Relationships

Why can't I have an orgasm?

Author: Canadian Living

Relationships

Why can't I have an orgasm?

Q: My husband of 4 years cheated on me and is still seeing the other woman. We have had many fights over this topic and now we have our first child. Our fights are around our sex life as he says he felt not whole as a man because he couldn't make me orgasm during intercourse. I never complain about this – I didn't care – but this really matters to him. And he told me that he can make the other woman orgasm with no problems. Now I feel broken and small, and I fear that there is something wrong with me. He says he loves me and the baby but he is not sure if he wants to stay with us because he can't make me orgasm and he is not willing to stay and try to work on it.

I'm confused and lost. I think I might have a low sex drive as I find I had a hard time getting aroused even before I found out that he cheated on me. Is there any medication that might help with a low sex drive. Any help will be appreciated. Thank you.

How to rebuild safety and trust
A:
First of all, your husband is not giving the other woman an orgasm, she's doing that for herself. Wherever did we get the idea that women are passive receptors, waiting patiently for others to fill us up and give us pleasure, of any kind? Orgasm generally occurs as a result of a combination of physical and emotional wellbeing, when a woman is in a good and happy place in her life. Dealing with misinformation about sex and receiving healing for wounding experiences from our past are important for us to enjoy good sex as adults.

Safety and trust are non-negotiable qualities in a relationship if orgasm is to occur with any regularity. To the degree that he is not supplying those for you, he can indeed take some of the credit for what you are not experiencing in your times of being sexual with him. A partner's infidelity is a major turnoff for a woman who naturally will initially feel broken, small, lost and confused. How could you possibly be relaxed and open to receiving him for mutual pleasure when there are so many really difficult things happening in your relationship?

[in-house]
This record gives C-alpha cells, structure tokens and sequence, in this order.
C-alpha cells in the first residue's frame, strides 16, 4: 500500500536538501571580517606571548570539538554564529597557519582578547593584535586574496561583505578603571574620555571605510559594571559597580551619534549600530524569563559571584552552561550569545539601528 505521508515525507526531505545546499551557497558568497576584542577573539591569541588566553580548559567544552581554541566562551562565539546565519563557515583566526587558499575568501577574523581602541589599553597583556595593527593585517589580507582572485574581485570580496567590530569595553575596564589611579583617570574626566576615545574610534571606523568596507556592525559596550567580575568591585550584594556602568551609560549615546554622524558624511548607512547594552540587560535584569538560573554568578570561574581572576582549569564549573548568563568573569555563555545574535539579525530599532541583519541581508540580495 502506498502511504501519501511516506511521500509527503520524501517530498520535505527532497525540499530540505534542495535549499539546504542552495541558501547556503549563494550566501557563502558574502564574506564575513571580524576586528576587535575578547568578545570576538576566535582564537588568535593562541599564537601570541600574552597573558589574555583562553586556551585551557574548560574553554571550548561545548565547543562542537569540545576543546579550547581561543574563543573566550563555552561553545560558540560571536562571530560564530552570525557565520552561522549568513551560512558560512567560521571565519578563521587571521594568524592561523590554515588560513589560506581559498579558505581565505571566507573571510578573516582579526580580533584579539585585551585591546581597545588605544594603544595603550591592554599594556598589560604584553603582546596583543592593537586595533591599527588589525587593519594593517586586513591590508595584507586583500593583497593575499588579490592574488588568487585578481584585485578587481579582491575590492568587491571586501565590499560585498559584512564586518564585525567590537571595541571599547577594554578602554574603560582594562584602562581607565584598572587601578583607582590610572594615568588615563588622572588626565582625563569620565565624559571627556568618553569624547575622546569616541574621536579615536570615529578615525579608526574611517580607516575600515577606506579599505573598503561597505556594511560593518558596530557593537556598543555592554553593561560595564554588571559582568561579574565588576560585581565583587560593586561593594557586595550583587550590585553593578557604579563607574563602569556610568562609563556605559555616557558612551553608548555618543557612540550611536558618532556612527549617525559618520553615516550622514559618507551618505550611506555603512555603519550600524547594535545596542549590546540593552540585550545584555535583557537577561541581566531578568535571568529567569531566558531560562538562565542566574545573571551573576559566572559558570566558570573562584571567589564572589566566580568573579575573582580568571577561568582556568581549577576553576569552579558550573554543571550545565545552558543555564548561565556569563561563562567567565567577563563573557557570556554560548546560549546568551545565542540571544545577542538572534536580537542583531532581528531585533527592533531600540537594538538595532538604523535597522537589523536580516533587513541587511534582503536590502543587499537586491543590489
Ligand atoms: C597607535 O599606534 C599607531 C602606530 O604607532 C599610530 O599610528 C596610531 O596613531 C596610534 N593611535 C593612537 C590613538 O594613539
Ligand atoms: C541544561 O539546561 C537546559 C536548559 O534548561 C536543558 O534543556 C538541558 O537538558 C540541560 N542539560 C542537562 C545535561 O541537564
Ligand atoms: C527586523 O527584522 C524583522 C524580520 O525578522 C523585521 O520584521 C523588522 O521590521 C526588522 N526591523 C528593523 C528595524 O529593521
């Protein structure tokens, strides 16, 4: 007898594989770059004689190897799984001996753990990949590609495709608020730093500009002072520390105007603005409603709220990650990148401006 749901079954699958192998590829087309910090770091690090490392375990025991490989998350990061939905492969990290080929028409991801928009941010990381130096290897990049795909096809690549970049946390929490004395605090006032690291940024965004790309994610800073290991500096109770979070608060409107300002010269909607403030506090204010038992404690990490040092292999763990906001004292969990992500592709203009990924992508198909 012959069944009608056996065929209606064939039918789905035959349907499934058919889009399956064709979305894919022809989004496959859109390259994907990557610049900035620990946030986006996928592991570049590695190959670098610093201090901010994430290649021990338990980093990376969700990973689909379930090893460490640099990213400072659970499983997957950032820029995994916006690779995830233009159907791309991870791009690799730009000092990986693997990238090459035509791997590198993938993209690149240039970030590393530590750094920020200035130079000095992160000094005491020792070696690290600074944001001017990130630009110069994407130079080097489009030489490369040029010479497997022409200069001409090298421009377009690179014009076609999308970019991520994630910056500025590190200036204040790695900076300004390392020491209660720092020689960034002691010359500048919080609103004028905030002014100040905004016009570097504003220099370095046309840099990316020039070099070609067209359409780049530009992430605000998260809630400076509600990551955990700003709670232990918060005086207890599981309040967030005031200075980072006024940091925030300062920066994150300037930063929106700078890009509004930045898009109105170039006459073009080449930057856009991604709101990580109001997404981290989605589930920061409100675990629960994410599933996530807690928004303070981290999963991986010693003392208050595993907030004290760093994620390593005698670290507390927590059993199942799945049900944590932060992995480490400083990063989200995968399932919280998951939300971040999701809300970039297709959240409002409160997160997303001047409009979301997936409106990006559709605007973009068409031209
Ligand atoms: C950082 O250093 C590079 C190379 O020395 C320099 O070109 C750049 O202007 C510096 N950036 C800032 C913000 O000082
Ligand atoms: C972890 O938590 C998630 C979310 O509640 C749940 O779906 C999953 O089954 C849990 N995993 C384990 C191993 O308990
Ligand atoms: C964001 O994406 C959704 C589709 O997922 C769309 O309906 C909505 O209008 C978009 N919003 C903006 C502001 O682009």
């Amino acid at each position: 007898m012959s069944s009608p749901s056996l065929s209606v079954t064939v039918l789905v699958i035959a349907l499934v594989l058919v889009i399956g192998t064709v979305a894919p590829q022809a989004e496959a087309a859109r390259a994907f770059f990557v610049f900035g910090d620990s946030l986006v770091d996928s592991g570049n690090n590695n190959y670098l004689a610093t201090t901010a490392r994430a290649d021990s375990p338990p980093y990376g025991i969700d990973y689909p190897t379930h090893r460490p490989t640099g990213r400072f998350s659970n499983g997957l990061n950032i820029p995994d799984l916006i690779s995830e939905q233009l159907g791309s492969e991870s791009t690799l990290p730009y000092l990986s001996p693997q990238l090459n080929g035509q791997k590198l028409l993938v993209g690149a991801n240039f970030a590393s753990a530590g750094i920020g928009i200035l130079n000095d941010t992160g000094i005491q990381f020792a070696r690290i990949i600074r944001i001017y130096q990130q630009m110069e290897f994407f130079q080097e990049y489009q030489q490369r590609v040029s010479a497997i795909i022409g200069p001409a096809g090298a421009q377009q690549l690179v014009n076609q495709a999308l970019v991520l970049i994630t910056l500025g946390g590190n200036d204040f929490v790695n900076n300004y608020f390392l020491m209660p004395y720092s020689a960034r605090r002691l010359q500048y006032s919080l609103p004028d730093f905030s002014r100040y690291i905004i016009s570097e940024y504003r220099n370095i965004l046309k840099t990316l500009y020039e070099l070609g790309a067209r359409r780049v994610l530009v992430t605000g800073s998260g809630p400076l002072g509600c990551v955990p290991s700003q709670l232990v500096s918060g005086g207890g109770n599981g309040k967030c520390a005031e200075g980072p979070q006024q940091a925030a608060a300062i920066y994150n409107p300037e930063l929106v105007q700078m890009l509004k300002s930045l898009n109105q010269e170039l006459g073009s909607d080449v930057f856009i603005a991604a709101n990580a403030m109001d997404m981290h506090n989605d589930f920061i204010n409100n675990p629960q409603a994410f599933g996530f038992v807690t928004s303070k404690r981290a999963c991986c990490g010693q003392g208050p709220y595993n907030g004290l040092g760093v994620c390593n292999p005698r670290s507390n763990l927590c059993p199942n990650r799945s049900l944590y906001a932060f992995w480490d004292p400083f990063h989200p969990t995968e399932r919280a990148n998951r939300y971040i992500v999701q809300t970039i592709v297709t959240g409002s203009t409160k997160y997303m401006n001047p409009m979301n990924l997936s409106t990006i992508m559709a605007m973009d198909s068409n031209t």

If, in the future, you are in a safe and mutual relationship and are still experiencing low desire and anorgasmia, or lack of orgasm, you could ask your doctor to check for low testosterone levels, regulate any medications that you are on and investigate any vaginal pain that you may be having. What I'm hearing now though is that you have a major pain in your heart from a lack of respect and decent treatment, which can erode your self esteem and inhibit both your emotional and physical responses. Until that changes it would be very hard for you to relax and give and receive sexual love. If your husband is not willing to speak with you and a counselor or a trustworthy religious leader about these issues which are impacting your marriage then I would encourage you to go to talk with someone on your own. The present and future happiness and wellbeing of you and your child depend on it. You are precious and so worth it.

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Dr. Marion Goertz (mariongoertz.com) is a registered marriage and family therapist and a clinical member of the American and Ontario Associations for Marriage and Family Therapy (AAMFT/OAMFT). Marion maintains a private marriage and family therapy practice in Toronto.
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Why can't I have an orgasm?

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